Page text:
After the Experimental Composer/Percussion Workshop among the massive amounts of drums and percussion, I found a beautiful hang drum sitting there looking lonely. I picked it up, started playing, and some magical sounds came out. I had always wanted to play one, and now I must get a few. A wonderful instrument.

Recorded in light challenged conditions with an iPhone 5.

 

Emil Richard's Stone Marimba

Bang a gong drum? Play Emil Richard’s one-of-kind Stone Marimba? Have your music performed by fantastic Los Angeles percussionists? Count me in.

It was called the Experimental Composer/Percussion Workshop hosted by L.A. Percussion Rentals which highlighted some of the unique tuned percussion instruments that they have there, including some from Emil Richard’s personal collection. The invited composers brought in music and the percussionists Abby Savell, Robert Slack, and Dan Savell did the sight reading and performing. The ‘experimental’ part was that they switched up the instruments they played, creating new combinations of timbre and sound. The instruments included a glass marimba, tuned woodblocks, tenor steel pan, tuned cowbells, boo bams, a bass marimba, and my favorite, Emil Richard’s stone marimba.

It was great to hear real human beings playing some of my music, and I also got to meet some talented composers and arrangers and hear their music too. Here’s a shot of Dan Savell and Robert Slack among the mountains of percussion:

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Having the percussion bug that I have, I was in awe of all the instruments, and could easily spend weeks in there. There was one hang drum in the place, so I managed to play a bit of it and posted a short video.

By far one of the most impressive instruments they have is a 60″ tunable gong drum by Remo that generates instant earthquakes:

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A group shot from the night (Christian Davis, Abby Savell, Edward Trybek, Caleb Blood, Craig Marks, Dan Savell, Jon Mattox, Christopher Farrell and Robert Slack)

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visit L.A. Percussion Rentals

 

Most objects usually speak out rhythms and patterns to me as I’m doing these sound design sessions, and with two of the water heater panels in front of me, this rhythm emerged. It will inevitably end up on a future piece of music. Captured by my son on an iPhone:



One man’s trash is another man’s excuse for a sampling session. After dismantling our old water heater (we upgraded to a tankless system), the old enclosure panels were screaming to be heard.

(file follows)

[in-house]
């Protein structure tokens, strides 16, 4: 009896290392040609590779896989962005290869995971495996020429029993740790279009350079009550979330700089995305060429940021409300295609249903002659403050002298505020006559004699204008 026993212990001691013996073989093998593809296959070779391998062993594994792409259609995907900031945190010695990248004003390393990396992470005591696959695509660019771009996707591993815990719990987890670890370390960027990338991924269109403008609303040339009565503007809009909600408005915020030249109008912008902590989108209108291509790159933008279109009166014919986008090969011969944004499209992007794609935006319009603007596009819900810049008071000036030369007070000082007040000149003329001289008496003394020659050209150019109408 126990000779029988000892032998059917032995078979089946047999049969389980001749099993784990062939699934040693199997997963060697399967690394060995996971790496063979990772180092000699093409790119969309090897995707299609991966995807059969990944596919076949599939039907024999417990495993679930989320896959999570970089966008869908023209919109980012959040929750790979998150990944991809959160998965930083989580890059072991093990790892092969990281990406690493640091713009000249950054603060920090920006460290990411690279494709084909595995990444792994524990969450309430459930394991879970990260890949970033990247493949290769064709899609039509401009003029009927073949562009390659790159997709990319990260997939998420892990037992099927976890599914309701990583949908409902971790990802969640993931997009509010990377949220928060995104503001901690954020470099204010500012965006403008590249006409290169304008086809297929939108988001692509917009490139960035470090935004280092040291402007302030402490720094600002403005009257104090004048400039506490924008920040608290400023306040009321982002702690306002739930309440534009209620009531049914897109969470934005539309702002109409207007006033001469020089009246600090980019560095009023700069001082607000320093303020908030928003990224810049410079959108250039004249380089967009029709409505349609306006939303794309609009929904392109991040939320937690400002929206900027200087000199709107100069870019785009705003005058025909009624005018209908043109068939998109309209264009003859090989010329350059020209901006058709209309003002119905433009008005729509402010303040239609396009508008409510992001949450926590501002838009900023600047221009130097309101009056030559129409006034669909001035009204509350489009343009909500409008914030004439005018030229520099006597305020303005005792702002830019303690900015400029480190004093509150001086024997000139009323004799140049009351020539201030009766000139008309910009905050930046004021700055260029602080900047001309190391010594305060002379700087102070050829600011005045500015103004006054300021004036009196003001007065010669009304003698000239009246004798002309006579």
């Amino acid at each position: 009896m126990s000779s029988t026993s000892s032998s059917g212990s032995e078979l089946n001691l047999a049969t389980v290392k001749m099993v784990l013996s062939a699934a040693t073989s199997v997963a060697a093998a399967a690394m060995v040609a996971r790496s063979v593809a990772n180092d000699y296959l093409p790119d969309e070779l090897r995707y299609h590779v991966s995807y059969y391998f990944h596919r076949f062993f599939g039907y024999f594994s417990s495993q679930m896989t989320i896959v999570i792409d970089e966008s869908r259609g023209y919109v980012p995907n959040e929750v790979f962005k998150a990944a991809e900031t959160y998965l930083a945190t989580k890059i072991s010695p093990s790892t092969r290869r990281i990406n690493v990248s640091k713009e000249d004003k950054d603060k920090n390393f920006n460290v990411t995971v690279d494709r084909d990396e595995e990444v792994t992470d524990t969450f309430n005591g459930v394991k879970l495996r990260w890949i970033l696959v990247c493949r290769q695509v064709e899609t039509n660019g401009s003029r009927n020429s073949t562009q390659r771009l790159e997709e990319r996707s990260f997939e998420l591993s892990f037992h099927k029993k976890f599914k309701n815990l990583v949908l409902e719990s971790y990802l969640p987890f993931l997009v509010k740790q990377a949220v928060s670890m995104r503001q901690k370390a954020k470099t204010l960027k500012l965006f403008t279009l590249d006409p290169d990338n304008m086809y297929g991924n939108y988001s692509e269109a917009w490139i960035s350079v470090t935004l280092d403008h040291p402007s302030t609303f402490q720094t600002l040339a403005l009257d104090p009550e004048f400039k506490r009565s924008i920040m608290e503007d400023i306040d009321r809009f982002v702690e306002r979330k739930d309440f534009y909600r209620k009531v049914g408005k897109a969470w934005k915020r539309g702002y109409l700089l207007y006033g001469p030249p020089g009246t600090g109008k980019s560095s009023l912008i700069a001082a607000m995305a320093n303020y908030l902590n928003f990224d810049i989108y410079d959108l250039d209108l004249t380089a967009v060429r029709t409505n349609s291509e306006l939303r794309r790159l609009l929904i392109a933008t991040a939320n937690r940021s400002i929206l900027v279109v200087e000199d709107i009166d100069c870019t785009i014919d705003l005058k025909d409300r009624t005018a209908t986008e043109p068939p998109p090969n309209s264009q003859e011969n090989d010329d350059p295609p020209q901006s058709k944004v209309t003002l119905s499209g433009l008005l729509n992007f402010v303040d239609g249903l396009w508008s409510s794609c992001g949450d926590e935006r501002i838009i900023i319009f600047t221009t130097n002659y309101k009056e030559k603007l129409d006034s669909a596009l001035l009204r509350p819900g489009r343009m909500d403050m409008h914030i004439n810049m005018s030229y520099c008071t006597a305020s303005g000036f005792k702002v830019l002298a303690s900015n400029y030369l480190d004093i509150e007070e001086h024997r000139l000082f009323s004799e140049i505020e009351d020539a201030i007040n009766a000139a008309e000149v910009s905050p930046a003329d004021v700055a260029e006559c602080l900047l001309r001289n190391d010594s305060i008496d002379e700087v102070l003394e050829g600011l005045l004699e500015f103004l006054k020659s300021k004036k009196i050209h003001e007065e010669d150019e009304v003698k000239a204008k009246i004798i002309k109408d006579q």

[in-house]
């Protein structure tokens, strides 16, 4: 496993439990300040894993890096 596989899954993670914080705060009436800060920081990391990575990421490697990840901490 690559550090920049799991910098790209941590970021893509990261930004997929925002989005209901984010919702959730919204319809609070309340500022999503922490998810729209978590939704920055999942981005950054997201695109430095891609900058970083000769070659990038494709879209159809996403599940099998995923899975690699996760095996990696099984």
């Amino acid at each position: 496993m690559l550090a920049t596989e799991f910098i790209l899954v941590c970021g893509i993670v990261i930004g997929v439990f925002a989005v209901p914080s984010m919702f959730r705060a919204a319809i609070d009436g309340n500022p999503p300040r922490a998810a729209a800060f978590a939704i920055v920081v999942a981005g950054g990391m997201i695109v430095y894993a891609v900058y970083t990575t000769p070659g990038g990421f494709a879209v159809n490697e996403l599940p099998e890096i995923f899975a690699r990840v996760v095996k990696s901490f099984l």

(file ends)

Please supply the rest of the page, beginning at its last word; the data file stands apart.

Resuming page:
I talked my son and his friend into helping me out, and I quickly put them to work. Grabbing my trusty ‘hazard mics’ (a pair of Tascam TM-78s), and some long Canare mic cables, I pushed record in Pro Tools and let the sampling begin….

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The kids had fun banging on metal and making lots of noise.

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I of course got to be a kid too, and smashed up some metal and also created some thunder:

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It’s no secret that I love JZ microphones from Latvia. When I first received the trio of BT-201 microphones, a did all kinds of tests and shootouts.

Here’s a short little video featuring a Meinl cajon recorded with 3 BT-201s. The mics capture the woody-ness of the instrument along with the attack of the hands.

Recorded with API 2124+ mic pres with no eq or compression. Just raw tracks

 

visit http://jzmic.com/

 

Brian Eno once said “Every note obscures another”.

I was reminded of this the other day while working on a song with an artist in the recording studio. We were layering some rhythmic beds on a track which were initially sounding great. Then I noticed that the main drum groove suddenly felt lopsided, and something had gone wrong with the snare. Not good.

We realized that some of those new percussive notes were sounding at the same time as the snare drum. The result was that the snare lost all of its punch and was sounding weak.

It was a simple fix, as I simply edited out the notes that were landing on and choking the snare. Viola! The groove was back, and the smiles on our faces returned.

The phrase “Respect The Snare” came to mind, so I wrote it down and preserved it on Instagram:

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